The three criminals take a few episodes to meet and adjust to their situation but in the first couple of episodes we have what is the weeding out of some that don’t cut the mustard. They introduce and quickly throw out two characters that join the task force and because of one reason or another are tossed back to jail with double sentences.
The main theme of criminals helping to catch escapees’ works very well and the team does a great job of catching these dastardly felons who are not only fleeing but are killing and rampaging as they do it. By the end of the season the killing has become pretty standard fare and unlike other shows like Leverage and White Collar the violence is not toned down.
Breakout Kings takes some cues from those others shows and even from Prison Break but has a unique style and flavor all its own that does need a little seasoning. As some of the early reviews of the series pointed out the show does need a bit of work with writing but by the end of the season the show has really improved.
A season one cliff hanger does have the team exposed in their once hidden endeavors and fellow inmates will surely know what they have been up to which brings an interesting aspect to season two. A major criminal figure is recaptured but not before the team is forced into the public eye and their families become potential targets.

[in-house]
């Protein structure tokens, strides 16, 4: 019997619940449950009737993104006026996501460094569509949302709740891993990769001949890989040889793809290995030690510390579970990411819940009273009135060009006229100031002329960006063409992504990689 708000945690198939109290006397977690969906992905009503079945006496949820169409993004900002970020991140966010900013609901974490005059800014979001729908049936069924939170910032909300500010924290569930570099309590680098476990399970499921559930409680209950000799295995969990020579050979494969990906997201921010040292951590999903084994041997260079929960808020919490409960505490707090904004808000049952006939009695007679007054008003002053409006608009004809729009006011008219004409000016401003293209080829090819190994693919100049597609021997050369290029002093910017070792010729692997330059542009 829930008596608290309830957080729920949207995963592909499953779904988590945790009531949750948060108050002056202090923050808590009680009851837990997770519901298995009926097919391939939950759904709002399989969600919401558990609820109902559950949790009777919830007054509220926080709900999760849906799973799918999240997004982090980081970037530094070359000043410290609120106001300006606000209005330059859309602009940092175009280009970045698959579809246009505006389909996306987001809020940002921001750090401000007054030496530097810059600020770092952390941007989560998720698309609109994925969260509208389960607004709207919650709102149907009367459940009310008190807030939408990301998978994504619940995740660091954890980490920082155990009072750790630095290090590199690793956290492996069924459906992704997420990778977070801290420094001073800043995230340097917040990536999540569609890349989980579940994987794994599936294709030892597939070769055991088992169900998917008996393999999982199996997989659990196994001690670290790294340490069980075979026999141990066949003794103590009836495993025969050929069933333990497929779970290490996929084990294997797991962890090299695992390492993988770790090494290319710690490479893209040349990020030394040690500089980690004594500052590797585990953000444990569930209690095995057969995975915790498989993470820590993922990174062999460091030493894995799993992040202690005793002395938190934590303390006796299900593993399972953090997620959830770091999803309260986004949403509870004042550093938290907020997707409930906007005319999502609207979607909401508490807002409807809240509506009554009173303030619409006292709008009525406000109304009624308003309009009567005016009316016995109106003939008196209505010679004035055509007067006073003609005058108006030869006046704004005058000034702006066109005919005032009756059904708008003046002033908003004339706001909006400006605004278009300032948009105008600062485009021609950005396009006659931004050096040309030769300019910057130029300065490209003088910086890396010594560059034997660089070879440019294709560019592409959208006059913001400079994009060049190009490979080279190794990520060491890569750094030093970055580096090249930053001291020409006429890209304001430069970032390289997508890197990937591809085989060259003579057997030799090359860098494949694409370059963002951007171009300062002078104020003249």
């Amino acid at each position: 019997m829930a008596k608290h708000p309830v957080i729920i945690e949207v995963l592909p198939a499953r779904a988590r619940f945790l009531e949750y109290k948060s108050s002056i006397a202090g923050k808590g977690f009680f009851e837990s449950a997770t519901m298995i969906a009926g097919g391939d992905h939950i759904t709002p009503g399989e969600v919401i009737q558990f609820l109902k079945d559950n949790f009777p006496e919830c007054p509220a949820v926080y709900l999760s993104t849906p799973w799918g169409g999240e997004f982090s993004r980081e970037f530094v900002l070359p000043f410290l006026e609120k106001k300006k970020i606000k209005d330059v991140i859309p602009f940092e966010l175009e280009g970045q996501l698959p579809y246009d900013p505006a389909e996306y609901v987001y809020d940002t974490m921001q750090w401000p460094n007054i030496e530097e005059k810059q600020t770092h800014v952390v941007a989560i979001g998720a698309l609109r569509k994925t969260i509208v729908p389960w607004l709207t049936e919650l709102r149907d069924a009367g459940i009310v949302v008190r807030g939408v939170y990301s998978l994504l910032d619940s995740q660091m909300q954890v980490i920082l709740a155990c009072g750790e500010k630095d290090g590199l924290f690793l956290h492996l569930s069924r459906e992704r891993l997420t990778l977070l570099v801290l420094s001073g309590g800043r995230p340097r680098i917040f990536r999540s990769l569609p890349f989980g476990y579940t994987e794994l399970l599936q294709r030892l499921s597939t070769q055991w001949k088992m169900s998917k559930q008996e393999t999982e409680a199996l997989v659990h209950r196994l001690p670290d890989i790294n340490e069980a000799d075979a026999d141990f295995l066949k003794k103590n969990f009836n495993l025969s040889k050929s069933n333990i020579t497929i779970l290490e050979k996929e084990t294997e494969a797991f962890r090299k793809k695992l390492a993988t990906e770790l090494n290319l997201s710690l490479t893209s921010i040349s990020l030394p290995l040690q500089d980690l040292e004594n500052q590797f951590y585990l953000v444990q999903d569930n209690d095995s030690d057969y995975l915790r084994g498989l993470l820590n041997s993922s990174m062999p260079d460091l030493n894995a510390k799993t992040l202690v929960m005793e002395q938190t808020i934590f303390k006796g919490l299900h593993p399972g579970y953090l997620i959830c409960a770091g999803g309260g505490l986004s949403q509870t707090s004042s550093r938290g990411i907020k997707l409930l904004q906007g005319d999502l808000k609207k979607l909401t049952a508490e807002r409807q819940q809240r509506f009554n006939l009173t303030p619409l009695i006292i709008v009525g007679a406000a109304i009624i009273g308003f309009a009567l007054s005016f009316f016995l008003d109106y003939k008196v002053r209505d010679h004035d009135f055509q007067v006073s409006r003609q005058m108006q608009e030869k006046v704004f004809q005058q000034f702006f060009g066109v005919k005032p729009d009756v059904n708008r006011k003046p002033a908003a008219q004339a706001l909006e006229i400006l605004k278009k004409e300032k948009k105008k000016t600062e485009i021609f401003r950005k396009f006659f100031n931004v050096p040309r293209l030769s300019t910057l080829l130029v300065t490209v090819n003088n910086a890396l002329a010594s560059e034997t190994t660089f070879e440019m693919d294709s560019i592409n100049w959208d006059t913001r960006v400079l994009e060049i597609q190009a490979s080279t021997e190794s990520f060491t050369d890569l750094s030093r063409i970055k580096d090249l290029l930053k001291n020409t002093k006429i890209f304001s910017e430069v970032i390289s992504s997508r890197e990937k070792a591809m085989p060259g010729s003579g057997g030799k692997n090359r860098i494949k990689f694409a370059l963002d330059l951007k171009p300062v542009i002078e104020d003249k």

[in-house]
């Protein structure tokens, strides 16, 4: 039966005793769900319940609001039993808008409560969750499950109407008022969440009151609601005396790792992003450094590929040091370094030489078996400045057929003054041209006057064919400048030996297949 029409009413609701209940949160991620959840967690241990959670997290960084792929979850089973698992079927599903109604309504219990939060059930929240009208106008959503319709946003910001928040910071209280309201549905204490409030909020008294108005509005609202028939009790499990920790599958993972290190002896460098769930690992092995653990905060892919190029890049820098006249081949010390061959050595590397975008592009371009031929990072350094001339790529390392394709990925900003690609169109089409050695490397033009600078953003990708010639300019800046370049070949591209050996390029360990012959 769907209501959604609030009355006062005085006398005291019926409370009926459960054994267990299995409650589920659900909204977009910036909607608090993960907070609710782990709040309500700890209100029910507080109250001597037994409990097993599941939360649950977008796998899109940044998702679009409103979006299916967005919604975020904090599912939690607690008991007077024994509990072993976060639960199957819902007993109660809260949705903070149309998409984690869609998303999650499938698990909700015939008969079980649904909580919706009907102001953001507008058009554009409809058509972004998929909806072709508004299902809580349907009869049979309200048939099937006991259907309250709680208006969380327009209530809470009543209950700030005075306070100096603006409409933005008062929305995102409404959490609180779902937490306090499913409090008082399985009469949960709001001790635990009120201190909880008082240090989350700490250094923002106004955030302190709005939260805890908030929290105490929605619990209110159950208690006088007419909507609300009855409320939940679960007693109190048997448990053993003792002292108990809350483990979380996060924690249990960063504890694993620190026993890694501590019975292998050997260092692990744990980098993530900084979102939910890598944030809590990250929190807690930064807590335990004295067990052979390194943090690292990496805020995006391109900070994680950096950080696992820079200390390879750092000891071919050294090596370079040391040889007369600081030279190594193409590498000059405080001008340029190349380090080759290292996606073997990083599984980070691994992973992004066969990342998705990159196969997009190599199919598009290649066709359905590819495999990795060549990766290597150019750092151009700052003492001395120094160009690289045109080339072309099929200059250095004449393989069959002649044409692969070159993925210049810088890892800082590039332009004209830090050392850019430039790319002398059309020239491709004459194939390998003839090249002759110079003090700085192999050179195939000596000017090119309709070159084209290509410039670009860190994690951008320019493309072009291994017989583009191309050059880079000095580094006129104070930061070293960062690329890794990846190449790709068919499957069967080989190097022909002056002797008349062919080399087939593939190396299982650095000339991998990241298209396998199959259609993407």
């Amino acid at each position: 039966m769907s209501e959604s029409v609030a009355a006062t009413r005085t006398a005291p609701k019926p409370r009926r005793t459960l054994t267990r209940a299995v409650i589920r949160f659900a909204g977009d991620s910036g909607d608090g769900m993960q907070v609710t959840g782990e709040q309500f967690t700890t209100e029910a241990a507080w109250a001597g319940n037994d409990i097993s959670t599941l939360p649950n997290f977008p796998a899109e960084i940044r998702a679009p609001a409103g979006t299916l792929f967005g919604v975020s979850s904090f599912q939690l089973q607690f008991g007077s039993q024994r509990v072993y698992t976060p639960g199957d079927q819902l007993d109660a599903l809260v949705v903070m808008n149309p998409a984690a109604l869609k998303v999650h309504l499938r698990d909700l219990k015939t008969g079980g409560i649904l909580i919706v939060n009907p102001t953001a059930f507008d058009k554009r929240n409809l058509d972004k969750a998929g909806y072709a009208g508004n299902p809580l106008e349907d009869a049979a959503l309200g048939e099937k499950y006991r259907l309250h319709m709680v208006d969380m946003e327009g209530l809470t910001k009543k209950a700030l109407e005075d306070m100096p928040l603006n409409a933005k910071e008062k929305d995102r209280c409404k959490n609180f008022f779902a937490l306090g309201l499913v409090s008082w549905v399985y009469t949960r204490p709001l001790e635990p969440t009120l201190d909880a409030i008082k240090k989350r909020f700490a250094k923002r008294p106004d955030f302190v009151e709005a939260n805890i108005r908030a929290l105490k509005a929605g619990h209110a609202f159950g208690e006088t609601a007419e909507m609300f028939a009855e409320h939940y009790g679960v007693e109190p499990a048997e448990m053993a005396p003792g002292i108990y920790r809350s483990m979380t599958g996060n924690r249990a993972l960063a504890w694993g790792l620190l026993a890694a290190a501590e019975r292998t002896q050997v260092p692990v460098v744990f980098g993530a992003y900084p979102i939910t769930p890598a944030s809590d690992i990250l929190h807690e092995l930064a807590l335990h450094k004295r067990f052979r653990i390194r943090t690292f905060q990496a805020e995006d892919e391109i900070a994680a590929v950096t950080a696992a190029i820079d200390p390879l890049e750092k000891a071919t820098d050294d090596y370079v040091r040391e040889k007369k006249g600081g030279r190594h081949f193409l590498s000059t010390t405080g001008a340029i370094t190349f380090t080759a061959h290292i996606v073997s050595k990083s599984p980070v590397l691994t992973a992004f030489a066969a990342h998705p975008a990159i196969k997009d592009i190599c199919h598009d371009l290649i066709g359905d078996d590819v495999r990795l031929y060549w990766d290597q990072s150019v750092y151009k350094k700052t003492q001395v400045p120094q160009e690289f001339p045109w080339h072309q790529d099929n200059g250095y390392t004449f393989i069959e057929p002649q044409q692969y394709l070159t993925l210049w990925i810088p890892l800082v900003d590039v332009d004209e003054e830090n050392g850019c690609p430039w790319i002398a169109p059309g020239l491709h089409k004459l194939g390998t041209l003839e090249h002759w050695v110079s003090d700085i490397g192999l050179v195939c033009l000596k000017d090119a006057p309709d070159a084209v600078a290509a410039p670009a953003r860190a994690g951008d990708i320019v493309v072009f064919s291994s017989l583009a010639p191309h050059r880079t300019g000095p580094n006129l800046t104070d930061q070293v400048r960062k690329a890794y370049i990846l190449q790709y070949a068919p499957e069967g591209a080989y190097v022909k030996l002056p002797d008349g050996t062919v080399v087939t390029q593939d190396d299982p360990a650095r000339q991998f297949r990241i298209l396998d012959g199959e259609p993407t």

Video has good color and nice skin tone with some great shots in the outdoors during several of the chase scenes that stood out to me. The DVD is a pretty standard quality but the video looks really good for the most part with only an occasional grain or odd aspect here and there.
Audio for all 13 episodes is in 5.1 Dolby Digital surround sound with great use of both bass and surround sound that overall is great. The voice for pretty much all the episodes is clear and there were no glaring problems in any of the episodes for sound.
Bonus content includes audio commentary on some of the episodes, deleted scenes and a few making of features but mostly they just talk quickly about the show and where they film. The first disc has two audio commentaries on the episodes they talk about and that’s it for the commentaries, the rest of the bonus content is on the fourth disc.
The three extras are pretty short and don’t give much insight into the show that much but they do talk a little about the main theme and the set. One of the features is all about the cross show character of T-Bag from Prison Break and his episode here along with the hint of his obvious return in a later episode.
Bonus content is short and to the point but not that great, the series being in the first season seems more of a test the waters and the extras make this point stand out to me. Of course the show will stand or fall on its characters and the Breakout Kings does promise some good acting and is also well written so there are off to a good start.
While not the most rousing endorsement I really cannot wait for season two and I cannot give a better recommendation for a show than I want more of the Breakout Kings.
Breakout Kings Website